Fixes like this might de-value the guitar:

    [​IMG]
     
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  6. guitarbuilder

    guitarbuilder Telefied Ad Free Member

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    Splines replace the severed wood between the two parts. That break is really short and there isn't much of anything for the wood fibers to glue themself too. Here's an ugly but solid repair for a similar circumstance on a les paul. You'd be wasting your time gluing without adding splines.
    splines (1).jpg
     
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  7. Fretting out

    Fretting out Friend of Leo's

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    This is how my woodworking father repaired my epi dot
    It’s definitely a stable fix

    Except he didn’t quite understand the truss rod and buried it in the repair
     
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  8. tubegeek

    tubegeek Friend of Leo's

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    Yeah you definitely need more than 4 screws. Amateur.
     
  9. guitarbuilder

    guitarbuilder Telefied Ad Free Member

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    Someone here had a video showing how some guy drilling holes for dowels in a similar break. I wouldn't but you might...LOL.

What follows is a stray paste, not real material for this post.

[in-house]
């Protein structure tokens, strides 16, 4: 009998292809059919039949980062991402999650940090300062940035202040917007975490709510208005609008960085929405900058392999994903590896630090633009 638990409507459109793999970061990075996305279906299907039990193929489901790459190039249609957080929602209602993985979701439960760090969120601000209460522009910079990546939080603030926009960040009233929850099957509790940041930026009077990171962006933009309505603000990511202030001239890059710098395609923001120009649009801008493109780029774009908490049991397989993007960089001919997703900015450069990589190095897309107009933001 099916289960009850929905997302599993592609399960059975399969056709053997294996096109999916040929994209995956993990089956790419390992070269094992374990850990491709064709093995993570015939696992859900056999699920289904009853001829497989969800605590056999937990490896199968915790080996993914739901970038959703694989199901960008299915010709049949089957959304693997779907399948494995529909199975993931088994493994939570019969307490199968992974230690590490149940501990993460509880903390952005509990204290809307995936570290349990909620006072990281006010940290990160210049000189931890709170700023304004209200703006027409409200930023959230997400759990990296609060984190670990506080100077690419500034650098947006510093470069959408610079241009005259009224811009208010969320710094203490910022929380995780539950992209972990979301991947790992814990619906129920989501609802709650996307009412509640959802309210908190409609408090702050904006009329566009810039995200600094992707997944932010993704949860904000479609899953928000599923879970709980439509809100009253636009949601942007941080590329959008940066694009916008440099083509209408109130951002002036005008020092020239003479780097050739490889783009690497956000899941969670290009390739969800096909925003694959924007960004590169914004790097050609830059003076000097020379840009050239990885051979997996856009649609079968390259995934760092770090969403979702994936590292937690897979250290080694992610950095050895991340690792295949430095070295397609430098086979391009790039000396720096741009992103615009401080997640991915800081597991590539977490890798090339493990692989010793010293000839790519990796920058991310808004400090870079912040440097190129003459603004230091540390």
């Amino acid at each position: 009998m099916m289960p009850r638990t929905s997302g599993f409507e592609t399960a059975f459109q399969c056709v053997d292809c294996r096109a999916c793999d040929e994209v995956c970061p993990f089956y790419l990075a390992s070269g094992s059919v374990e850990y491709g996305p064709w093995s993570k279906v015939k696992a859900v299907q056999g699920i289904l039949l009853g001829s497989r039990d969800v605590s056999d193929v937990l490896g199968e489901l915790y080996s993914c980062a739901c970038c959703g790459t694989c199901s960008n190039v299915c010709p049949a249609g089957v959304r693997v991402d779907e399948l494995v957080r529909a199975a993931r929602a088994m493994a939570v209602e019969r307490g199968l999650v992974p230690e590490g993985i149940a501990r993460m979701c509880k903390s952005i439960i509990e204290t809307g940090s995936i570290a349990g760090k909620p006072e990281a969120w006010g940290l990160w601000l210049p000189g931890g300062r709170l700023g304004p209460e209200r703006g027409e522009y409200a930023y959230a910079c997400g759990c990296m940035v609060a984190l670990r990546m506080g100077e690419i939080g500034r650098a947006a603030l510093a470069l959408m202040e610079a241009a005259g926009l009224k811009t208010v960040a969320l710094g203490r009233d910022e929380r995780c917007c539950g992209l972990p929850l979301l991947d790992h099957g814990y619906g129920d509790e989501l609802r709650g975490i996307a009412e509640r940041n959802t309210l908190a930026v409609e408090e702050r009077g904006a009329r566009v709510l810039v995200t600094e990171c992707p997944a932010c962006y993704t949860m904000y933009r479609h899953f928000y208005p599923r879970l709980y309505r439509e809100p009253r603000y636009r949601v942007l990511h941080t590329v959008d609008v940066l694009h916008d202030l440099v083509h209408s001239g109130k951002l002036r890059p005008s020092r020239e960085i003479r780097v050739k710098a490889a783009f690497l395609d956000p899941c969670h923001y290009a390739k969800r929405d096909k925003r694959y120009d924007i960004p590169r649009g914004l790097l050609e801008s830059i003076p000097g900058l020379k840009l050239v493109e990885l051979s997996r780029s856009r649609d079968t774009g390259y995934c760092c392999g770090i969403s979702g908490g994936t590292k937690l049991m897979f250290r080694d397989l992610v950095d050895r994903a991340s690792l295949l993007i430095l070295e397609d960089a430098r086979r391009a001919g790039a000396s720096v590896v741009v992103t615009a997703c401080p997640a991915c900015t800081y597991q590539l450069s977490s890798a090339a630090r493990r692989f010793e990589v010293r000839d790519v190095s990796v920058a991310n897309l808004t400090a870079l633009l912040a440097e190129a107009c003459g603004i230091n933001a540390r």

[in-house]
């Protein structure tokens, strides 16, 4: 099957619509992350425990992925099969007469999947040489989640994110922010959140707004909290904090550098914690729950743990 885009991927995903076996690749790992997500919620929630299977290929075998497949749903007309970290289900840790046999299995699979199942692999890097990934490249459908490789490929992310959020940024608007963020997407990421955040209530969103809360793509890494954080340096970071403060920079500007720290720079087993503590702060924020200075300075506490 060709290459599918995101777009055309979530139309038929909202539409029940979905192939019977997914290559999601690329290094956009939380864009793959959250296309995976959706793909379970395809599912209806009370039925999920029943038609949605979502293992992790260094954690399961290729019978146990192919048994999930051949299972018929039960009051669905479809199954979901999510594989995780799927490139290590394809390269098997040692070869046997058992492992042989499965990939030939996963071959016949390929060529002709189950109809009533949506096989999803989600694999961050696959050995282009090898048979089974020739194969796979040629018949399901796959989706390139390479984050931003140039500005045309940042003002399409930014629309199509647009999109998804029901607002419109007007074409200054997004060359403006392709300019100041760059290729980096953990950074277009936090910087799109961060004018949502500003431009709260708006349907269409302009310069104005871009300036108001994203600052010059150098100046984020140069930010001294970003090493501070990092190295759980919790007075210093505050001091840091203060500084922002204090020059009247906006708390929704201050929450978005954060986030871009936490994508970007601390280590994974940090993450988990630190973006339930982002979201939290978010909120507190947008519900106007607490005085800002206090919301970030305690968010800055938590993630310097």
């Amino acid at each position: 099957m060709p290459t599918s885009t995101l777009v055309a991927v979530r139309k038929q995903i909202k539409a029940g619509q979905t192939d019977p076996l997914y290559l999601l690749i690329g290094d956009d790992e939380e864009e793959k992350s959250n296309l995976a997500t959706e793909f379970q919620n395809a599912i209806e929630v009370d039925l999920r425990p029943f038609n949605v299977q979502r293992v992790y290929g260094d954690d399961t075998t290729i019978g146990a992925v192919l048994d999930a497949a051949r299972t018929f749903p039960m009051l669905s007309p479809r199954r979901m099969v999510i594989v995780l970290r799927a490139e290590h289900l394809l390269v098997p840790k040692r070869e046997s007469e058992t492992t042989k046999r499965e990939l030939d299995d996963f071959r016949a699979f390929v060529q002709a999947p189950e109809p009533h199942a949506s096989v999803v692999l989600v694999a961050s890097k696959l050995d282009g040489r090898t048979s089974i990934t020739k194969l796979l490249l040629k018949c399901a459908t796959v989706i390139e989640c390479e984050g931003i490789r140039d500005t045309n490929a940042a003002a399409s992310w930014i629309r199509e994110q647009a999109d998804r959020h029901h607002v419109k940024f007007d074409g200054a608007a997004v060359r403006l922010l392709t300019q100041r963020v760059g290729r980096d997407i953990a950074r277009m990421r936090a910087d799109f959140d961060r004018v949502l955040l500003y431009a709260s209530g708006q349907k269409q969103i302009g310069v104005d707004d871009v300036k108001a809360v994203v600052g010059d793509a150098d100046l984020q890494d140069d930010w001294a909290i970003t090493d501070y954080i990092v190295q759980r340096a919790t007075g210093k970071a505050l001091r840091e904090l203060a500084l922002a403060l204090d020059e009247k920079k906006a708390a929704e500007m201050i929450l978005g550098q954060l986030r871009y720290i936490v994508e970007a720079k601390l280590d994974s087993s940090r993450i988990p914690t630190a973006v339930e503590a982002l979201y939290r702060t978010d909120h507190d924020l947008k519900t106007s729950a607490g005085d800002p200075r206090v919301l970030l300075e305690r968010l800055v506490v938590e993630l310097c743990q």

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  10. Peegoo

    Peegoo Friend of Leo's

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    Guilty! And I should've used sheetrock screws. They hold more better.

    And on this one, I probably should've pre-drilled the screw holes to keep the wood from splitting.

    [​IMG]
     
  11. tubegeek

    tubegeek Friend of Leo's

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    Your last two posts remind me of jailhouse tattoos for some reason. Maybe because they bring a tear to my eye?
     
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  12. Peegoo

    Peegoo Friend of Leo's

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    And they usually get infected.



    Like this neck heel repair on a DC Junior:

    [​IMG]
     
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  13. wabashslim

    wabashslim Tele-Afflicted

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    And counter-sunk those flatheads to keep your thumb from splitting...
     
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  14. 2HBStrat

    2HBStrat Tele-Holic

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    Unless it's a vintage American made Epiphone it's probably not worth paying someone to repair it. Just my opinion...
     
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  15. Freeman Keller

    Freeman Keller Friend of Leo's

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    I have fixed a fair number of broken heads and that one will be difficult. A green stick fracture is relatively easy, one along the short grain is also not too bad. At this point in my repair career I probably would not take that on.